At the end of my freshman year in college, I made one of the worst mistakes of my life when I moved out of my dorm room and into a house with my boyfriend.
When I think back on those years, I remember longing for intense romance that would sweep me off my feet. I thought that true love does not demand a commitment, it is freely given with no thought for tomorrow. I wanted someone to be at my side without putting my heart at risk. I couldn’t have been more wrong.
In the early 1970s, when I moved in with my boyfriend, there were only 520,000 cohabiting couples in the U.S. Today there are almost 4.75 million. Today, more than half of all couples cohabit prior to marriage, making cohabitation the most common way couples in America begin life together.
People say they live together outside of marriage for a number of reasons. Some cite economic reasons–why pay for two apartments, they argue, when we can share one? Others view cohabitation as a form of marriage insurance–a way to test compatibility and screen out undesirable mates before they say “I do.” Those who cite this argument are often the children of divorced parents who suffered untold agony when their parents divorced. Or divorced people still raw from the wounds of their own failed marriages.
Today more and more couples are choosing to live together outside of marriage, causing marriage rates to decline sharply. Andrew Cherlin, a sociologist at Johns Hopkins, says the rapid change is remarkable: “It was scandalous a few generations ago. It was unacceptable a couple of decades ago. It is acceptable now.”3
The dramatic increase in cohabitation means that women today face even more pressure to move in with their boyfriend than I did. Yet research shows that living together is does not help people prepare for marriage nor does it help them avoid divorce. Cohabitation has come under the intense scrutiny of social scientist in the last three decades because the shift from scandalous thirty years ago to widely accepted today occurred so rapidly. Few people know the results of these studies. In this book I talk about the latest research as well as my own experience and the experiences of others.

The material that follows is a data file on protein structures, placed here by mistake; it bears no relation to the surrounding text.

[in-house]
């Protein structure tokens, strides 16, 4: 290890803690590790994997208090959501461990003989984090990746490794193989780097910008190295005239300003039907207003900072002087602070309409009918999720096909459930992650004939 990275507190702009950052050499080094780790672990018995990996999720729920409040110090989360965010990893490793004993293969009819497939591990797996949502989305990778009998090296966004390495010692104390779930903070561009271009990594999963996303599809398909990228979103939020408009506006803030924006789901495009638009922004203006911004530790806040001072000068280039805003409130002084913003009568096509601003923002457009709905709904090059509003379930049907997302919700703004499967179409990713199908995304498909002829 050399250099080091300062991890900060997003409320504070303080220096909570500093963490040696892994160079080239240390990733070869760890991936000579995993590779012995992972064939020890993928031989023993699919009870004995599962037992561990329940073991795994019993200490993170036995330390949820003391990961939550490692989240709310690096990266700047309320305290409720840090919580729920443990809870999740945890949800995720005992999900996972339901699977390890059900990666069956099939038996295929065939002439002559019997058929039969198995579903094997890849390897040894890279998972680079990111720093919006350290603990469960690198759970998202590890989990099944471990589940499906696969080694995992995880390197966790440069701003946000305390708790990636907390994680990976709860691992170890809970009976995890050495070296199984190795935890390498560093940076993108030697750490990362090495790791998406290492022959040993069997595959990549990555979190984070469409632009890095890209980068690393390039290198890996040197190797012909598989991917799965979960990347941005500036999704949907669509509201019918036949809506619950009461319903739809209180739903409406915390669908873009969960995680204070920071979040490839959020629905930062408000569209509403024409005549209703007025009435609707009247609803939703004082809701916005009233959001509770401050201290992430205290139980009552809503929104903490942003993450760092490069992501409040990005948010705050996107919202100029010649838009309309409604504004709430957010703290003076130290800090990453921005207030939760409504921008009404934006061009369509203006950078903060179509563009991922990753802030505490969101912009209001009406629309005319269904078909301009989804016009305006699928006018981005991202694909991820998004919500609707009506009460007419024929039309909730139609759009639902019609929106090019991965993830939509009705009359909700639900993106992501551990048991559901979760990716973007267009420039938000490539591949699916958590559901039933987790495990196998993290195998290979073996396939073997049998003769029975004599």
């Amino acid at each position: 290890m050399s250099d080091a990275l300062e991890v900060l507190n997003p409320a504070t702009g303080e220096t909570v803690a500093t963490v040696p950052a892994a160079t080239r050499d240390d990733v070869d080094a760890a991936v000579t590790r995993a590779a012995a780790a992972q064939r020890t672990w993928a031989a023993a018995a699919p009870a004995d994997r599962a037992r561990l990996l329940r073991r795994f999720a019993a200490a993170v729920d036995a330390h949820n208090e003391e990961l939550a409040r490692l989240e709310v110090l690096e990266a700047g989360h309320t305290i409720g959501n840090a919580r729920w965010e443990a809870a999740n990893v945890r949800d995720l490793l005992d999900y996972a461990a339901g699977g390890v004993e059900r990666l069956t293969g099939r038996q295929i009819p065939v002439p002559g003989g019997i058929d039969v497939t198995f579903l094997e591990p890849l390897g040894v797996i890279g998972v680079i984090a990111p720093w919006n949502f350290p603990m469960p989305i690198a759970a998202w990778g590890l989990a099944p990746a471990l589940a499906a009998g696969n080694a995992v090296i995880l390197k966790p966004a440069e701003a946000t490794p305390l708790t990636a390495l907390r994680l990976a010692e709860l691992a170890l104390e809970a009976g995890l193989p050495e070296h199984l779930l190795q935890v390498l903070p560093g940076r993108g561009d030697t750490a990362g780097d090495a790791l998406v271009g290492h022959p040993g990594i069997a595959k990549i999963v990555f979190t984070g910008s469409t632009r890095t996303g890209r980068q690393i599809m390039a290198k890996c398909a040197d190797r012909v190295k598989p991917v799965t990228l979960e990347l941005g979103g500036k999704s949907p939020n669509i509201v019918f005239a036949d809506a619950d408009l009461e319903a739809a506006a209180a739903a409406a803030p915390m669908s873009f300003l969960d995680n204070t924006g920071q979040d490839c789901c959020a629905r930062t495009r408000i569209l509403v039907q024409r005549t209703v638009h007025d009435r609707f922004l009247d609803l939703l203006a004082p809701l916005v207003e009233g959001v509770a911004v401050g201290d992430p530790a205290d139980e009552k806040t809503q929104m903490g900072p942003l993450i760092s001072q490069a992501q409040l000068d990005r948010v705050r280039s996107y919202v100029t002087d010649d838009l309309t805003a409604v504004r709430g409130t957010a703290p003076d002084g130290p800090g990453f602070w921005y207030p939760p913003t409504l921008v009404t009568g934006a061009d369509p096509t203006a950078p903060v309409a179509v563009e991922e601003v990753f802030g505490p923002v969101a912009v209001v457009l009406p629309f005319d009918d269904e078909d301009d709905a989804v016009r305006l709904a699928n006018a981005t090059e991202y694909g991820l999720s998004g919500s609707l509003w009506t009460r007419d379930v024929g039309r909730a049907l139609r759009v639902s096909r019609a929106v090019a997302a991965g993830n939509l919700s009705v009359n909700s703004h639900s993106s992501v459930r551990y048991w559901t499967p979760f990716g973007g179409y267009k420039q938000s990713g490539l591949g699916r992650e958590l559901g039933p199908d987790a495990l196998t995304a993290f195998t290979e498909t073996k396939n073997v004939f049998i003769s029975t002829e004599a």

Reason Number One: Living together clouds your judgment. When I moved in with my boyfriend, I thought I knew him very well. I soon discovered that it is almost impossible to see a person objectively when you are living with them. There just isn’t enough distance.
When choosing a life-long mate, you need to look at the person’s good and bad points objectively. Objective thinking is impossible when you are sexually intimate.
No couple can avoid facing the hard question, “Do I want to spend the rest of my life with this person?” I thought I could avoid the question by moving in with my boyfriend, but ultimately, I couldn’t escape. Once the “pseudo- honeymoon” was over, I wondered, did I want to live with this man for the rest of my life? Tragically, the answer was no. But trying to extricate myself from the relationship was not easy. Breaking up is always hard to do–how much more so when you are sharing your bodies and your home.
Reason Number Two: Living with your boyfriend may break your heart. Sex is a God-given gift intended to bond a man and his wife. Cohabiting couples bond with each other, too. I thought I could avoid a painful divorce by choosing noncommittal cohabitation instead. But I couldn’t change my fundamental nature. When the relationship ended, it hurt every bit as much as a divorce.
“When we broke up, I could not eat or sleep or work,” a woman told Mike McManus, author of Marriage Savers (Zondervan). “I did not want to get up in the morning.” McManus calls this grieving “prenuptial divorce” because the pain is so similar to divorce.